British Museum blog

Vikings Live on the horizon

Michael WoodMichael Wood, historian and broadcaster, presenter of Vikings Live from the British Museum

Hotfoot back from Shanghai where I am filming The Story of China, and now very excited about tomorrow night at the British Museum! We had a production meeting yesterday going through the script and suddenly the spine-tingling ‘liveness’ of it all felt very immediate. Vikings Live is now really coming together, with a series of very exciting scenes and a team of terrific contributors. Gareth, the exhibition curator, will even be sweltering in full Viking war-gear to explain the ethos of a warrior society. A string of inspiring experts will be your guides through the glitter and violence of the age, led by everybody’s favourite museum director / magician, Neil MacGregor, who has now turned his hand to A History of the Viking World in a Thousand Objects!

Vikings Live presenters, from left: Michael Wood, Bettany Hughes and Gareth Williams

Vikings Live presenters, from left: Michael Wood, Bettany Hughes and Gareth Williams

The British Museum has gathered some really amazing things together for this thrilling exhibition about the turbulent and spacious Viking epoch that extended roughly from the 750s to around 1100. Tomorrow night the cinema audience will be getting privileged close-up access to some wonderful artefacts: designer sword blades, fabulous gold torcs (neck-rings), looted treasure and a jaw-dropping display of headless skeletons of Vikings executed near Weymouth during the disastrous reign of Ethelred the Unready (979–1016) when the Danes conquered England.

An intimate detail? The piece that caught my eye (and I’ll be talking to Gareth about it tomorrow night) is a severed skull with filed teeth that were once coloured. An Arab account of Vikings on the Caspian Sea describes them tattooed and even wearing make-up – the men as well as the women. With their bling and braided hair they were definitely making a statement: Pirates of the Caribbean goes Viking?

At the heart of the exhibition is the wreck of the longest Viking ship ever found – sunk in Roskilde in around 1025, it was discovered in 1996. Only the lower part of the original boat survives, but the elegant curving steel frame over 120-feet long is a staggering sight, which will be explored with dramatic crane shots tomorrow night. Clinker-built, slim and very flexible, such ships travelled west to Greenland, south to Morocco and east to the Caspian Sea: there are even Viking graffiti on the Church of Hagia Sophia in Istanbul. Going further west, there was even a permanent Viking settlement in Newfoundland, and for all we know, some inquisitive summer voyager coasted down the shores of New England. Our own pirate explorers like Sir Francis Drake and Martin Frobisher would certainly have seen them as kindred spirits.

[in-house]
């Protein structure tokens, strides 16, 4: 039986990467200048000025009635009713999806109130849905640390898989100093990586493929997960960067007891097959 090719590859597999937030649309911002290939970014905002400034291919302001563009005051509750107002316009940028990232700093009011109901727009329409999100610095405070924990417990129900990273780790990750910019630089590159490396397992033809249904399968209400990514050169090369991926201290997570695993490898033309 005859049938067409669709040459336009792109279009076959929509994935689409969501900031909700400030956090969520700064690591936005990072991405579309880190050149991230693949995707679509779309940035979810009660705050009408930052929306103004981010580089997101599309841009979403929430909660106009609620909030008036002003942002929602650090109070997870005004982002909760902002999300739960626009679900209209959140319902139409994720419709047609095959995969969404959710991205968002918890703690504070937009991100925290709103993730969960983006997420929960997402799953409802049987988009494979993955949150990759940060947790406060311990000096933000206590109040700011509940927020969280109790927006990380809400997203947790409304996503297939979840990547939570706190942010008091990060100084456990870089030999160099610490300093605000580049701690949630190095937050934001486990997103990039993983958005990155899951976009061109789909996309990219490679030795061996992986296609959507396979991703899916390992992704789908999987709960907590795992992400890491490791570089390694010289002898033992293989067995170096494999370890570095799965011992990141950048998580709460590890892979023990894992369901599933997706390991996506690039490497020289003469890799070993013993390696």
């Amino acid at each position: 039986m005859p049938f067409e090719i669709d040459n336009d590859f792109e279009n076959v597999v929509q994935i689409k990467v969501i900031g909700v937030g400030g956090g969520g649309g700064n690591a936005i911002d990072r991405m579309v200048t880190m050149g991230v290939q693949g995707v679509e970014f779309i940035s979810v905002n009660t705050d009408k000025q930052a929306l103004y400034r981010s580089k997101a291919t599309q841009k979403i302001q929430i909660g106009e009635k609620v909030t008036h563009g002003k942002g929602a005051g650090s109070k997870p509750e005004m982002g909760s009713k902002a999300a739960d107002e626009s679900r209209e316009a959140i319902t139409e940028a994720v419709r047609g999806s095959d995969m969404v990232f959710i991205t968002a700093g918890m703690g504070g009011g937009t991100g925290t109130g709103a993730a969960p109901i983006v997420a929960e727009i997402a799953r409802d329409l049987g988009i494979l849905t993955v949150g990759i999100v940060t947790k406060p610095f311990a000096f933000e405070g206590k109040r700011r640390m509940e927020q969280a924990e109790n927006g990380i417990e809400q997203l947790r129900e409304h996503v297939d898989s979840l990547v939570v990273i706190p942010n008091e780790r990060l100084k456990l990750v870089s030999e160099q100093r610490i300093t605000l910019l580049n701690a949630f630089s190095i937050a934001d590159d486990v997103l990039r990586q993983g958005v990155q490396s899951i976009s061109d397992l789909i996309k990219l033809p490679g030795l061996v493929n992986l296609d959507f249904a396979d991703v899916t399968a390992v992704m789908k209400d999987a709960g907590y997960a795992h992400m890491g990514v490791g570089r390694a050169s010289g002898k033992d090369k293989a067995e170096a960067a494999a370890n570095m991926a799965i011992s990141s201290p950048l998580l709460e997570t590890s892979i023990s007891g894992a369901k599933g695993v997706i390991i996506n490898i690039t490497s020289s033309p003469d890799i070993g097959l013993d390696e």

And what about the Vikings themselves? As you’ll see tomorrow night they had a very dark sense of humour – but they also had a very down-to-earth view of life which reminds me a lot of the kind of humour you can still hear in the Yorkshire Dales or the Cumbrian Fells: and not all of it in jest… Take these sample Viking ‘thoughts for the day’ from the famous wisdom text, the Havamal:

Don’t trust a blade until you have tested it in battle.
Don’t trust ice until you have walked across it
Don’t trust your wife until you’ve buried her….

No new men there then!

So there you are: courageous practical, realistic, cruel, curious – the Viking spirit took them across the western world between 750s and the late 11th century. That amazing age is our subject tomorrow night – experts and enthusiasts all. Speaking personally, I must say I am looking forward very much to presenting Vikings Live with Bettany Hughes, who I have known for years, but it’s the first time we have done an event together. What a time!


Michael Wood is one of the presenters of Vikings Live, at cinemas around the UK on Thursday 24 April.
Supported by BP

The BP exhibition Vikings: life and legend is at the British Museum until 22 June 2014.
Supported by BP
Organised by the British Museum, the National Museum of Denmark, and the Museum für Vor- und Frühgeschichte, Staatliche Museen zu Berlin

If you would like to leave a comment click on the title